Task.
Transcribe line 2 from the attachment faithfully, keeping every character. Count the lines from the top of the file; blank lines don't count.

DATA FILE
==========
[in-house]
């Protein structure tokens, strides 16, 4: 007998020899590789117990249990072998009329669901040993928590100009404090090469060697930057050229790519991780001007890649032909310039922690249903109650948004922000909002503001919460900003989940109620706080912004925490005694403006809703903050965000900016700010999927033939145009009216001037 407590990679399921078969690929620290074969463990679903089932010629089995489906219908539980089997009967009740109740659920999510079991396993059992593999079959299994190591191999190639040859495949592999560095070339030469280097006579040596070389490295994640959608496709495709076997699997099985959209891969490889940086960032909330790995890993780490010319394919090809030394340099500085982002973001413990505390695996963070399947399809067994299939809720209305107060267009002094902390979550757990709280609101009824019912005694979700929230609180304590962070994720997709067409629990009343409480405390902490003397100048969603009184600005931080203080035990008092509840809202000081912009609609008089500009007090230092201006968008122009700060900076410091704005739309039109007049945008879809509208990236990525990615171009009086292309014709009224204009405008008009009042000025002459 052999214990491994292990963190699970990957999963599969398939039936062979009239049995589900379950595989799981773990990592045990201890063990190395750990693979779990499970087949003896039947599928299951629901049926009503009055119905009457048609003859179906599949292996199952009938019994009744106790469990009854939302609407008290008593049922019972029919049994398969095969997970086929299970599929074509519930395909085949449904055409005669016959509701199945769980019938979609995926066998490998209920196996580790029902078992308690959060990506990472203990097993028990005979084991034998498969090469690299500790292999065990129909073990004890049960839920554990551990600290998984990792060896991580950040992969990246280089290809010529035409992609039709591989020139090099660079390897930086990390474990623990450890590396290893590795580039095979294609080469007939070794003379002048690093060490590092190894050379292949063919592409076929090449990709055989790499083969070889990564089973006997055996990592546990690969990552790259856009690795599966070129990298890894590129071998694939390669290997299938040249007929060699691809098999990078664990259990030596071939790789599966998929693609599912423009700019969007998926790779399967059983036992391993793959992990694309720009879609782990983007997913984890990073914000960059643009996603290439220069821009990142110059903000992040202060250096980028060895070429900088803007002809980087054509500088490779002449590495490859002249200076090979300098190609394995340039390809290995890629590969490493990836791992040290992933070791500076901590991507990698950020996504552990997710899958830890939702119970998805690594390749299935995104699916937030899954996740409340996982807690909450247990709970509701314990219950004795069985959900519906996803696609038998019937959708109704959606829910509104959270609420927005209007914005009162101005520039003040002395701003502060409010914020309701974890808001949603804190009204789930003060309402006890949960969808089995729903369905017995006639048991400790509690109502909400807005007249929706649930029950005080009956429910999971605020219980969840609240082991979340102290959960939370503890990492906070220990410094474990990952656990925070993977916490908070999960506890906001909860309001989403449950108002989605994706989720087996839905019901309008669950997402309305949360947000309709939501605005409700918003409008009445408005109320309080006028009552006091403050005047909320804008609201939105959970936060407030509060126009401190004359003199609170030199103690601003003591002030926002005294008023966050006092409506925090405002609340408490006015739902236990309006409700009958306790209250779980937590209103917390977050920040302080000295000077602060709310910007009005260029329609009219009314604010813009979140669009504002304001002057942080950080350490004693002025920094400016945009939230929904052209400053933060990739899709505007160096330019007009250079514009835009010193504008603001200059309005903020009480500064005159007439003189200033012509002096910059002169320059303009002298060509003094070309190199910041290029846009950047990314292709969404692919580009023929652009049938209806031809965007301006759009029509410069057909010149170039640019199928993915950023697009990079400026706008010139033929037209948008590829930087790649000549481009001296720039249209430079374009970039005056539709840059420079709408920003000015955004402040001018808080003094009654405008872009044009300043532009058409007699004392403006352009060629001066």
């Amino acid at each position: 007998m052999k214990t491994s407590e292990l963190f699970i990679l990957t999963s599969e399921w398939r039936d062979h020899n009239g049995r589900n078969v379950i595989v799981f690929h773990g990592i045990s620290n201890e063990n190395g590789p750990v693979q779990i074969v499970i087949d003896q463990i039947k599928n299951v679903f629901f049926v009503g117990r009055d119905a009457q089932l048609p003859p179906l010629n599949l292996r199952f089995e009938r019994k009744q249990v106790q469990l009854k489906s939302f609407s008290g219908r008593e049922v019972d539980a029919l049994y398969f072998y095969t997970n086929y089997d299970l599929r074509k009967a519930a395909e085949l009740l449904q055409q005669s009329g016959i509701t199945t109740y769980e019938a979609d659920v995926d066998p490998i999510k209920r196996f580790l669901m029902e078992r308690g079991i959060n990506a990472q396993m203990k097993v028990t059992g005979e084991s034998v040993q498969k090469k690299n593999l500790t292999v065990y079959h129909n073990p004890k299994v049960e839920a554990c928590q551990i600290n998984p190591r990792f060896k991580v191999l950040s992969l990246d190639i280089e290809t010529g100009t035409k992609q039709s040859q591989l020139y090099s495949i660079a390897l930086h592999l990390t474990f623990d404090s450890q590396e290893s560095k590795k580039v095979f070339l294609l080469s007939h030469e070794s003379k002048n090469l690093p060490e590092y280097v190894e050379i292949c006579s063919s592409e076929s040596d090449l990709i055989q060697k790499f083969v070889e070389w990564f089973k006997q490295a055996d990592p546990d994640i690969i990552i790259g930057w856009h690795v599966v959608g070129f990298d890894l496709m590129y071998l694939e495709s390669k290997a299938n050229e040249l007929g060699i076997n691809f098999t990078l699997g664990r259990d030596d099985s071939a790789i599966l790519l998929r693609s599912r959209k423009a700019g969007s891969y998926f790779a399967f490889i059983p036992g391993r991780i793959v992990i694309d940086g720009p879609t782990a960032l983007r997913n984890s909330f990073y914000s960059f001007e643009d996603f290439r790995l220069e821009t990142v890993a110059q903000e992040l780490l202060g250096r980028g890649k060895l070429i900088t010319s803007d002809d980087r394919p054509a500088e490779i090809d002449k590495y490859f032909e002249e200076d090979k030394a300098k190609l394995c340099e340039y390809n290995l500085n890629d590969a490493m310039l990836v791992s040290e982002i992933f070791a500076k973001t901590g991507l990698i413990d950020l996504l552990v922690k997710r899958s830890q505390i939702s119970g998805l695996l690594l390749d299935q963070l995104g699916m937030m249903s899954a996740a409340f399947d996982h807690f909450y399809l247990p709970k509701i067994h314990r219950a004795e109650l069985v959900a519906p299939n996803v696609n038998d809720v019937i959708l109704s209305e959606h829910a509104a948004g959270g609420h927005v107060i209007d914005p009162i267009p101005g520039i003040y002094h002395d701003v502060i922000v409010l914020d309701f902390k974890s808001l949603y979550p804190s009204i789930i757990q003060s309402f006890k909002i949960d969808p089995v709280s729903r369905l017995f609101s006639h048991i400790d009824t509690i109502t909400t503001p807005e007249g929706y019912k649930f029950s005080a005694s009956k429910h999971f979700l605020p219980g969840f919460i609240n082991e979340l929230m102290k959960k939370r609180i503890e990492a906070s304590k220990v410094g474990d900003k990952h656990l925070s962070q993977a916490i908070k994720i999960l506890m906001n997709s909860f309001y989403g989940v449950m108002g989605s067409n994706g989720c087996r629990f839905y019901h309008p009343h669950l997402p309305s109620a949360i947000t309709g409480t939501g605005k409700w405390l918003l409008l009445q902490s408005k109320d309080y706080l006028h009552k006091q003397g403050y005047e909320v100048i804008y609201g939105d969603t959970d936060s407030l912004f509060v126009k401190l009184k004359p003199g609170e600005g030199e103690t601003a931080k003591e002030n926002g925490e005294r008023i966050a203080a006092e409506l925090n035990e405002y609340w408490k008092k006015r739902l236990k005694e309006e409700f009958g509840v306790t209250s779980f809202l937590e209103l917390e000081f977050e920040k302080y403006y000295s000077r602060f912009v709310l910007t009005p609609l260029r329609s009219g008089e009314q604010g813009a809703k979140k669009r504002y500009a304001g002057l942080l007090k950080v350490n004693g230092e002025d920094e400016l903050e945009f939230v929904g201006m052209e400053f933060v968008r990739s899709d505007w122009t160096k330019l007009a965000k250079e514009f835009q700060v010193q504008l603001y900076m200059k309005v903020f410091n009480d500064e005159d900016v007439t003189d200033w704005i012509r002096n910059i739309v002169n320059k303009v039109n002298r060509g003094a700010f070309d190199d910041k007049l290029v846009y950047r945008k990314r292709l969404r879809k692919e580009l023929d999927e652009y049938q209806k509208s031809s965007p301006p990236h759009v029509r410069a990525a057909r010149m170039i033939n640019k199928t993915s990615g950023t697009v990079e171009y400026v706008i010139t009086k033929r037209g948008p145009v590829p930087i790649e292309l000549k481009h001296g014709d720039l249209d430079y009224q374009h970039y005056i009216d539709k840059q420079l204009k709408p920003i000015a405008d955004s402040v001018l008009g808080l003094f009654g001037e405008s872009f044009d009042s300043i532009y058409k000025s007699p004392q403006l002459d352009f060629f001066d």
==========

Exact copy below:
């Protein structure tokens, strides 16, 4: 007998020899590789117990249990072998009329669901040993928590100009404090090469060697930057050229790519991780001007890649032909310039922690249903109650948004922000909002503001919460900003989940109620706080912004925490005694403006809703903050965000900016700010999927033939145009009216001037 407590990679399921078969690929620290074969463990679903089932010629089995489906219908539980089997009967009740109740659920999510079991396993059992593999079959299994190591191999190639040859495949592999560095070339030469280097006579040596070389490295994640959608496709495709076997699997099985959209891969490889940086960032909330790995890993780490010319394919090809030394340099500085982002973001413990505390695996963070399947399809067994299939809720209305107060267009002094902390979550757990709280609101009824019912005694979700929230609180304590962070994720997709067409629990009343409480405390902490003397100048969603009184600005931080203080035990008092509840809202000081912009609609008089500009007090230092201006968008122009700060900076410091704005739309039109007049945008879809509208990236990525990615171009009086292309014709009224204009405008008009009042000025002459 052999214990491994292990963190699970990957999963599969398939039936062979009239049995589900379950595989799981773990990592045990201890063990190395750990693979779990499970087949003896039947599928299951629901049926009503009055119905009457048609003859179906599949292996199952009938019994009744106790469990009854939302609407008290008593049922019972029919049994398969095969997970086929299970599929074509519930395909085949449904055409005669016959509701199945769980019938979609995926066998490998209920196996580790029902078992308690959060990506990472203990097993028990005979084991034998498969090469690299500790292999065990129909073990004890049960839920554990551990600290998984990792060896991580950040992969990246280089290809010529035409992609039709591989020139090099660079390897930086990390474990623990450890590396290893590795580039095979294609080469007939070794003379002048690093060490590092190894050379292949063919592409076929090449990709055989790499083969070889990564089973006997055996990592546990690969990552790259856009690795599966070129990298890894590129071998694939390669290997299938040249007929060699691809098999990078664990259990030596071939790789599966998929693609599912423009700019969007998926790779399967059983036992391993793959992990694309720009879609782990983007997913984890990073914000960059643009996603290439220069821009990142110059903000992040202060250096980028060895070429900088803007002809980087054509500088490779002449590495490859002249200076090979300098190609394995340039390809290995890629590969490493990836791992040290992933070791500076901590991507990698950020996504552990997710899958830890939702119970998805690594390749299935995104699916937030899954996740409340996982807690909450247990709970509701314990219950004795069985959900519906996803696609038998019937959708109704959606829910509104959270609420927005209007914005009162101005520039003040002395701003502060409010914020309701974890808001949603804190009204789930003060309402006890949960969808089995729903369905017995006639048991400790509690109502909400807005007249929706649930029950005080009956429910999971605020219980969840609240082991979340102290959960939370503890990492906070220990410094474990990952656990925070993977916490908070999960506890906001909860309001989403449950108002989605994706989720087996839905019901309008669950997402309305949360947000309709939501605005409700918003409008009445408005109320309080006028009552006091403050005047909320804008609201939105959970936060407030509060126009401190004359003199609170030199103690601003003591002030926002005294008023966050006092409506925090405002609340408490006015739902236990309006409700009958306790209250779980937590209103917390977050920040302080000295000077602060709310910007009005260029329609009219009314604010813009979140669009504002304001002057942080950080350490004693002025920094400016945009939230929904052209400053933060990739899709505007160096330019007009250079514009835009010193504008603001200059309005903020009480500064005159007439003189200033012509002096910059002169320059303009002298060509003094070309190199910041290029846009950047990314292709969404692919580009023929652009049938209806031809965007301006759009029509410069057909010149170039640019199928993915950023697009990079400026706008010139033929037209948008590829930087790649000549481009001296720039249209430079374009970039005056539709840059420079709408920003000015955004402040001018808080003094009654405008872009044009300043532009058409007699004392403006352009060629001066």